Flint, MI — Six candidates have filed to run for a seat representing Flint in the Michigan House of Representatives.

Rep. Cynthia Neeley, D-Flint, is running for her first full term in the seat. She won a partial term during a special election earlier this year, after her husband, Sheldon Neeley, vacated the seat to serve as Flint mayor.

“As a state Representative, I will continue to fight to bring resources to all Flint families and ensure that we have a strong voice in state government,” Neeley said. “In my short time in Lansing, I’m proud of the work that my staff has done to help Flint’s families and the strong relationships I bring to the state capitol.”

Neeley said her current priority is ensuring that the state is prepared for the COVID-19 pandemic, and pointed to the first two bills she’s introduced in the House: a tax deduction for first responders and an expansion of child care subsidy income eligibility.

Four candidates are challenging Neeley in the Democratic primary: Deltonya Burns, Claudia Perkins-Milton, Diana Phillips and Arthur Woodson. Only one candidate, James Miraglia, filed to run in the Republican primary.

Phillips has been a chemistry professor at Kettering University for 30 years and, when she retires at the end of the academic year, was planning to spend her time focusing on her bed and breakfast, Knob Hill B & B.

But, due to the COVID-19 pandemic, the bed and breakfast has been closed for over a month.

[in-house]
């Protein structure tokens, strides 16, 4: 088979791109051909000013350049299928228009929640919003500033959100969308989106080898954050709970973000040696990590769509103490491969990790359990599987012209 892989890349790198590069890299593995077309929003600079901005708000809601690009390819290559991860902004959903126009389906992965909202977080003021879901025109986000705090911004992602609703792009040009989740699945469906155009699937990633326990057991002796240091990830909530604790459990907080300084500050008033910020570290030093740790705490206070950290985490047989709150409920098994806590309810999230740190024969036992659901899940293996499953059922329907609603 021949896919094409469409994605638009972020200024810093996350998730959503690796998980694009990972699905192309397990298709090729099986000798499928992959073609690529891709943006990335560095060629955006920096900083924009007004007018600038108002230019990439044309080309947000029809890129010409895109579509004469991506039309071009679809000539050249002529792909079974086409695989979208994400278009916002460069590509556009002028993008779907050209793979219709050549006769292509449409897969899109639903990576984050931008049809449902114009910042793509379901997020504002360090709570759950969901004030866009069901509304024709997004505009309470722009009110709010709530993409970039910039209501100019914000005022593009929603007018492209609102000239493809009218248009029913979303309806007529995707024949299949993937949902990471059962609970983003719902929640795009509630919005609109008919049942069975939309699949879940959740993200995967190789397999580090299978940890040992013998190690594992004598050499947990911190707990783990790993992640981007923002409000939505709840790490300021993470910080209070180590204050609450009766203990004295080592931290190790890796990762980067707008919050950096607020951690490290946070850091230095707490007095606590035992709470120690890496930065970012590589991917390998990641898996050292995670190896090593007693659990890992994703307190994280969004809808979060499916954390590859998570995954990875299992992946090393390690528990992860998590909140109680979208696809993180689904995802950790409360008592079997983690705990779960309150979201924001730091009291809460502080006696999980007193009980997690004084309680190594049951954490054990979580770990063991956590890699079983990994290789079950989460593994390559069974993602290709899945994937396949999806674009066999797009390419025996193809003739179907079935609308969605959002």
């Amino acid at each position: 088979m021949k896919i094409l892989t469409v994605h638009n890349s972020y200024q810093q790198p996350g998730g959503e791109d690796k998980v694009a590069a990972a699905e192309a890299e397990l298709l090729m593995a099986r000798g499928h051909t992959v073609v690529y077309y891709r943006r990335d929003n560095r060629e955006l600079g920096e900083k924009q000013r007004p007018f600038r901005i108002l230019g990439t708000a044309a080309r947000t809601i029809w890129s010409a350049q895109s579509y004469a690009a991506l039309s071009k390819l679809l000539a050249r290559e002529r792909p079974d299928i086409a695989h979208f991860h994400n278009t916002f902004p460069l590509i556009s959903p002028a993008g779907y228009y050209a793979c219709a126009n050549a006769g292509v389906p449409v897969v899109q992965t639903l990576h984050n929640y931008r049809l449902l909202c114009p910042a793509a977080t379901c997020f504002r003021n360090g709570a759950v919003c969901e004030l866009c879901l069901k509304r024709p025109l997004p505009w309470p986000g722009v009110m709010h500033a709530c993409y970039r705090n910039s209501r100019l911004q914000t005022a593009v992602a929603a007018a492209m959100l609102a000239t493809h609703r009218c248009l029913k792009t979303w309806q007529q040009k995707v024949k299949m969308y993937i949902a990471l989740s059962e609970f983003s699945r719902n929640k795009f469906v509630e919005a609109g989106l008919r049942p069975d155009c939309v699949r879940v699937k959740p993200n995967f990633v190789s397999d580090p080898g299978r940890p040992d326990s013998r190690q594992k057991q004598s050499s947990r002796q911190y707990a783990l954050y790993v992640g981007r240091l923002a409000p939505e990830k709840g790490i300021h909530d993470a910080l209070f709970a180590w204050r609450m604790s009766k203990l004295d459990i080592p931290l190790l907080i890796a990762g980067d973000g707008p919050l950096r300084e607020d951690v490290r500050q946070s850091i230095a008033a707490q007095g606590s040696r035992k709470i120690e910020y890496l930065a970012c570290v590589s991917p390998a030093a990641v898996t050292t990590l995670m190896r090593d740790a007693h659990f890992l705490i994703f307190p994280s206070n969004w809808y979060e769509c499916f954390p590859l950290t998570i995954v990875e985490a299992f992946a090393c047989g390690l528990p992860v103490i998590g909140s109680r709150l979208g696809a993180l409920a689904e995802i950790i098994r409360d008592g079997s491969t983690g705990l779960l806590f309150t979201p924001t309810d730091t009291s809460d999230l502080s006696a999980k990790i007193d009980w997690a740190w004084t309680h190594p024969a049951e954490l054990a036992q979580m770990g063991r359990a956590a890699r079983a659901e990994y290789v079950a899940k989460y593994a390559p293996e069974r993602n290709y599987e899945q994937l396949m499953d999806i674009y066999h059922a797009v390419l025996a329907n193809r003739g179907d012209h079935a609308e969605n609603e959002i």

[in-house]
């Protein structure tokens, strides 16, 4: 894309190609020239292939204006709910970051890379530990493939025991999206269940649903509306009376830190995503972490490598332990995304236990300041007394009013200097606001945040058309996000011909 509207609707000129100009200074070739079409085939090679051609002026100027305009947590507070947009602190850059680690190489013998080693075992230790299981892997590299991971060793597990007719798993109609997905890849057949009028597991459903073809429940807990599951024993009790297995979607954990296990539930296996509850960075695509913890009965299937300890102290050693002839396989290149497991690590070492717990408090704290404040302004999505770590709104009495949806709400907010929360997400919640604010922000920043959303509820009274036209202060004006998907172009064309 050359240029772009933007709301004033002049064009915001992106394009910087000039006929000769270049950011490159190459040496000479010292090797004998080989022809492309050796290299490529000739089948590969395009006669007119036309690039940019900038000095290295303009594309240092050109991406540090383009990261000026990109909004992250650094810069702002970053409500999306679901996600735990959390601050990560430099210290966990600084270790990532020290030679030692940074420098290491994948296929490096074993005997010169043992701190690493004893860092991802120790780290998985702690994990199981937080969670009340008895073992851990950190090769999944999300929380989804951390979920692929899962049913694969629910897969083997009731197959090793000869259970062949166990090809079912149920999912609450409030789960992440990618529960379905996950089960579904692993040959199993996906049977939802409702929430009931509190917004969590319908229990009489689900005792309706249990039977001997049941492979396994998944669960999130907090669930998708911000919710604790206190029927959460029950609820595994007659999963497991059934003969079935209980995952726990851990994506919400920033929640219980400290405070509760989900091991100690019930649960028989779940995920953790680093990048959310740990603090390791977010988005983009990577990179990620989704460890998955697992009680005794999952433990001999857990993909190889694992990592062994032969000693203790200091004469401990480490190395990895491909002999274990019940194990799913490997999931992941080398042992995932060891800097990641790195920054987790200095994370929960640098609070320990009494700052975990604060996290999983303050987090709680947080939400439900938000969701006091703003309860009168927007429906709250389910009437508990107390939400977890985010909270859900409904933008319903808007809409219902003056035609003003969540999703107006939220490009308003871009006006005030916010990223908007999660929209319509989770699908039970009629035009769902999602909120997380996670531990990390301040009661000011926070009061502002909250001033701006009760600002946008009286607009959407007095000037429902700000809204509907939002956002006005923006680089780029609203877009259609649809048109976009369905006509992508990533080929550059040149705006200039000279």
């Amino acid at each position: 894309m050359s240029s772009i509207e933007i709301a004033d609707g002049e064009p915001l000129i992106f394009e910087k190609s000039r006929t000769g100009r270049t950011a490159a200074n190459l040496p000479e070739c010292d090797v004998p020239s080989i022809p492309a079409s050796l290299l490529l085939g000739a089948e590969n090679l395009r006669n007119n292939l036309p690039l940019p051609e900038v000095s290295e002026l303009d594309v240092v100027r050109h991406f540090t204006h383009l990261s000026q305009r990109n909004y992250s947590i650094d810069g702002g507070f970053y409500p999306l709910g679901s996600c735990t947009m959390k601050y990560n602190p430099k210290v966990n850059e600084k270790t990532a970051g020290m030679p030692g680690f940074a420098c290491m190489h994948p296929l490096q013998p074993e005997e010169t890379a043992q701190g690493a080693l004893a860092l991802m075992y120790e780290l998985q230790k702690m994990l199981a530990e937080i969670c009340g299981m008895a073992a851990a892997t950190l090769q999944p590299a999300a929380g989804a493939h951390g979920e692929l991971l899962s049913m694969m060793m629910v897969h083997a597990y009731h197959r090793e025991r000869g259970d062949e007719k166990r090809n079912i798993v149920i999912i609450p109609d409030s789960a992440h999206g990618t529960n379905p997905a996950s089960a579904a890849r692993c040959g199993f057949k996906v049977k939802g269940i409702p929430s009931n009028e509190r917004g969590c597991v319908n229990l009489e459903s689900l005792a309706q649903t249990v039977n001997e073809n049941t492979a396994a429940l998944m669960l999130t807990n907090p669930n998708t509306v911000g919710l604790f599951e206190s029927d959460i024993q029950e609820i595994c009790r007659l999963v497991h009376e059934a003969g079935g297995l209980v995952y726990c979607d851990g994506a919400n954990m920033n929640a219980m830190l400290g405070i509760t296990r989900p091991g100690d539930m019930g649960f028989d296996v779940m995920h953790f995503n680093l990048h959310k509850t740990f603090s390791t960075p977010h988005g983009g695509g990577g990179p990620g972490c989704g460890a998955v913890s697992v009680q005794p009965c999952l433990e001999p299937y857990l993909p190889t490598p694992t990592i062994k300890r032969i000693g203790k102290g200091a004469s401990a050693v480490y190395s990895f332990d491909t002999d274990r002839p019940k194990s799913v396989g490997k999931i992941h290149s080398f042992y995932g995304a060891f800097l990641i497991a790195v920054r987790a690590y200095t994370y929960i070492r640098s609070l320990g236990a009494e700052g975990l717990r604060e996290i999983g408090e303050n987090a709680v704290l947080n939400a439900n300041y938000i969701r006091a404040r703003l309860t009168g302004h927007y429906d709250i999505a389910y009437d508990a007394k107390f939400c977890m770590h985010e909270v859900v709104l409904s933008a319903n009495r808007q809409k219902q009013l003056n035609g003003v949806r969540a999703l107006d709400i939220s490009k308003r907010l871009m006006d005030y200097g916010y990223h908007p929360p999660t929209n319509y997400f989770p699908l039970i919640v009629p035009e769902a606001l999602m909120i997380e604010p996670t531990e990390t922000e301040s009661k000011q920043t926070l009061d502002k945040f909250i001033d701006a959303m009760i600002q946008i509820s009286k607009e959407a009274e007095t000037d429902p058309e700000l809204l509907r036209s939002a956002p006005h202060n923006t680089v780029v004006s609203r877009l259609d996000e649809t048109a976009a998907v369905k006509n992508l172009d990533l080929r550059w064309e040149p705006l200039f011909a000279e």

“With all of my newfound free time, after checking the credentials and experience of the other candidates for the 34th district of the state House, I decided to throw my hat in the ring,” Phillips said. “I can make a real difference.”

Woodson said he is running for the seat because the people of Flint feel unseen by their elected officials.

“Our community is tired of politicians running their campaign on empty promises,” Woodson said. “Once candidates become elected officials, they get into office and turn their backs on the people who believed in them.”

Burns, Perkins-Milton and Miraglia could not be reached for comment.

Genesee County Prosecutor David Leyton will also face a challenger in the Democratic primary.

Trachelle Young, a former prosecuting attorney for the city of Flint and former Genesee County assistant prosecuting attorney, filed to run for the position.

Young was one of the first attorneys to file a lawsuit over the Flint water crisis and remains a part of multiple litigation in local, state and federal courts related to the water crisis.

Young said she is “not afraid to take on issues, cases, caused and occasionally people knowing they may be uphill battles.”

“I’m not running for Genesee County Prosecutor to tip the scales of justice in anyone’s favor,” Young said. “I simply want to balance them so there can be real access, equality and justice for all.”

Young said that Leyton has “neglected to acknowledge or address the racial disparities and the dysfunction in the system.”

Young said she will implement four proactive ideas if elected: community prosecution, restorative justice, juvenile justice and mentorships.

Leyton could not be reached for comment.

Michigan voters will cast their ballots in the primary on Aug. 4, followed by the general election on Nov. 3.

Andrew Roth is a reporter and photographer covering politics and policy in Michigan, as well technology, culture and their convergence. Andrew is a journalism student at Michigan State University and first...

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